This site is entirely user-supported. See how you can help.
Street View is the best available vantage point looking, if possible, towards the location of the building. In some locations, Street View may not give a view of the actual building, or may not be available at all. Where it is not available, the satellite view is shown instead.
Latitude: 51.8681 / 51°52'5"N
Longitude: -3.171 / 3°10'15"W
OS Eastings: 319472
OS Northings: 219487
OS Grid: SO194194
Mapcode National: GBR YZ.SG2R
Mapcode Global: VH6CG.Z9HQ
Entry Name: Garden Boundary Wall including gated entrance
Listing Date: 21 October 1998
Last Amended: 21 October 1998
Source ID: 20719
Building Class: Gardens, Parks and Urban Spaces
Location: Situated in the centre of Glanusk Park. The gardens are located N of the site of the former house, just to the NE of the stable court, and slope down towards the River Usk.
Community: Llangattock (Llangatwg)
Locality: Glanusk Park
Traditional County: Brecknockshire
Glanusk Park was created in 1825 by the ironmaster Sir Joseph Bailey (1783-1858), nephew of Richard Crawshay of Cyfarthfa Castle. The house, by Robert Lugar, was built between 1825 and1830 and was in Tudor Gothic style characterised by octagonal ogee turrets and pinnacles. It was demolished in 1952-54 following extensive damage caused in World War II. A new house was built by Louis Hurley in 1978.
The formal pleasure garden, to which this was the boundary wall, was laid out between 1842 and 1874 and designed by Markham Nesfield, son of the better known garden designer W A Nesfield. It is a rare example of his work. The garden wall was built in or after 1858 by Sir Joseph Bailey’s grandson and successor, Sir Joseph Russell Bailey. The wall linked up with the existing ha-ha to the NW.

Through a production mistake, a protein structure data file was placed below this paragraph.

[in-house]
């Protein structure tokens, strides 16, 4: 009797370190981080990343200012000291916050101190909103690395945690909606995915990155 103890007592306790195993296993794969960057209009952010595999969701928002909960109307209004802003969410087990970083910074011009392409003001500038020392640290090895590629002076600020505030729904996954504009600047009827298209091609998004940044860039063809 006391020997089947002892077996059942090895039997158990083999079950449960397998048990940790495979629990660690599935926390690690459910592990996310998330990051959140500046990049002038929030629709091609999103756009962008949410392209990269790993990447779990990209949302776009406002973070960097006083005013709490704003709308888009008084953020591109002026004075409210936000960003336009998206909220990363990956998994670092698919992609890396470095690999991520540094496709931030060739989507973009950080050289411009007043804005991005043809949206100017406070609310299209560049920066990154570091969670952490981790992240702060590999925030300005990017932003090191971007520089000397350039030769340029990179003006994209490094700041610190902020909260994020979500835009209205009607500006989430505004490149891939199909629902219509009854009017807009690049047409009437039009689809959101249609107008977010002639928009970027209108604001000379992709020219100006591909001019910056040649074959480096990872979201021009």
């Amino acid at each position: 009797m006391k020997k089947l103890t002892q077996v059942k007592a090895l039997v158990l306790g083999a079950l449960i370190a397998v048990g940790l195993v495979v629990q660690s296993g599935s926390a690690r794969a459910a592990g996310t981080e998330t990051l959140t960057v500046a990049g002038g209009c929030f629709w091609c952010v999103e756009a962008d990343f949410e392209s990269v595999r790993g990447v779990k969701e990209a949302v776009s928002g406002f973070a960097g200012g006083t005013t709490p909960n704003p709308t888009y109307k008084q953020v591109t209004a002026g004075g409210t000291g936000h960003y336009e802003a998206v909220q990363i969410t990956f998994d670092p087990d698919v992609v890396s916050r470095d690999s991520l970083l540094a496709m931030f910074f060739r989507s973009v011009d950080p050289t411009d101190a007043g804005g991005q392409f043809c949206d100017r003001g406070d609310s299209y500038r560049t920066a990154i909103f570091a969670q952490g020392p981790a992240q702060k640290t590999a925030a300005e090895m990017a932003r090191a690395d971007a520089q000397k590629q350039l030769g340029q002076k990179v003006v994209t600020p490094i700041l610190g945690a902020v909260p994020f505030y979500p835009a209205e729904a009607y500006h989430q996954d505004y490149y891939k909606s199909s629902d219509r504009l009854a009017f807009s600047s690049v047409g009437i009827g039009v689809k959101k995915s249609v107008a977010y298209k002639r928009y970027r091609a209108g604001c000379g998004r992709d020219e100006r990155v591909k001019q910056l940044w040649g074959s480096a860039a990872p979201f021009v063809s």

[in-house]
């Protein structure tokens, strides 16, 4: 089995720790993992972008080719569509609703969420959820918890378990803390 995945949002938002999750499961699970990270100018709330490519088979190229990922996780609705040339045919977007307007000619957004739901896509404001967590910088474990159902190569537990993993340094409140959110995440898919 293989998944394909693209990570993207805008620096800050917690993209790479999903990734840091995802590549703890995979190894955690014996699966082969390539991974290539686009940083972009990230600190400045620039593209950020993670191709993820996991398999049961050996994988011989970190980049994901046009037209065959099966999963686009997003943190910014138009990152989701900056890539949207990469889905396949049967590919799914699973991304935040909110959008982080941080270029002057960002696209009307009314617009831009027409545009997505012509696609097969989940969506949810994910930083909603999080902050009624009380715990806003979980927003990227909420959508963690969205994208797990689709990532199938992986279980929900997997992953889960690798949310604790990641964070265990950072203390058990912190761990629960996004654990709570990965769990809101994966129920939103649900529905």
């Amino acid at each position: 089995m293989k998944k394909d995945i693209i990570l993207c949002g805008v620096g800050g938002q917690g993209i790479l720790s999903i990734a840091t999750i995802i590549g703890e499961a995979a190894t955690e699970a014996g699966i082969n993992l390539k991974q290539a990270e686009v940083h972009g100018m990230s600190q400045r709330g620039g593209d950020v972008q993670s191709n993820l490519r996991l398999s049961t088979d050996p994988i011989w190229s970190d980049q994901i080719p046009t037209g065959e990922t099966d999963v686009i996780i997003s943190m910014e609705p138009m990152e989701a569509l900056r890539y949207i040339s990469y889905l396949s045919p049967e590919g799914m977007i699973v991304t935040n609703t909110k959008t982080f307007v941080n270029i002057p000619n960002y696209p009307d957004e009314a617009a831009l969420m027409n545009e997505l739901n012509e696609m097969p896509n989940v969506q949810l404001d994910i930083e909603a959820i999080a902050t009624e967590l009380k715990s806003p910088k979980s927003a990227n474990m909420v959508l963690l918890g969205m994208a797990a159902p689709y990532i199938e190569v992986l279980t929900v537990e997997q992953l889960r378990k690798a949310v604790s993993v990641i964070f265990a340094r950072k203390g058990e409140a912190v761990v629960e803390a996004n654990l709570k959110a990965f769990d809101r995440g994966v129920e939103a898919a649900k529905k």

The boundary wall separates the garden and site of the former house from the park on its N, E and SE sides. It is of alternating solid and pierced stone panels, separated by square piers and with an almost flat coping. The solid panels are of coursed grey rock-faced stone with limestone dressings. The open panels are limestone pierced with quatrefoils. Along the E side, the ground rises up towards the S through a series of terraces to the site of the former house. The wall sections here are higher and some consist of 2 rows of panels, in a slightly different design; the open panels have pierced ogee trefoiled arches with moulded copings, and there are square-section piers with recessed trefoiled arches and dentilled pyramidal caps. At the N end of the E wall is a gateway leading into the park. It is bound by pairs of octagonal piers with mouldings including a band of Tudor flowers, and with pyramidal copings. The iron double gates have rails and dog rails with fleur de lys finials, and end rails with scrolls. At the NW end, the wall finishes with a pier. Adjoining this is a ha-ha with a rough saddleback coping, which curves away to the NW.
Included as part of Markham Nesfield's mid C19 designed scheme at Glanusk and for group value with other listed items within this well-preserved park.
Other nearby listed buildings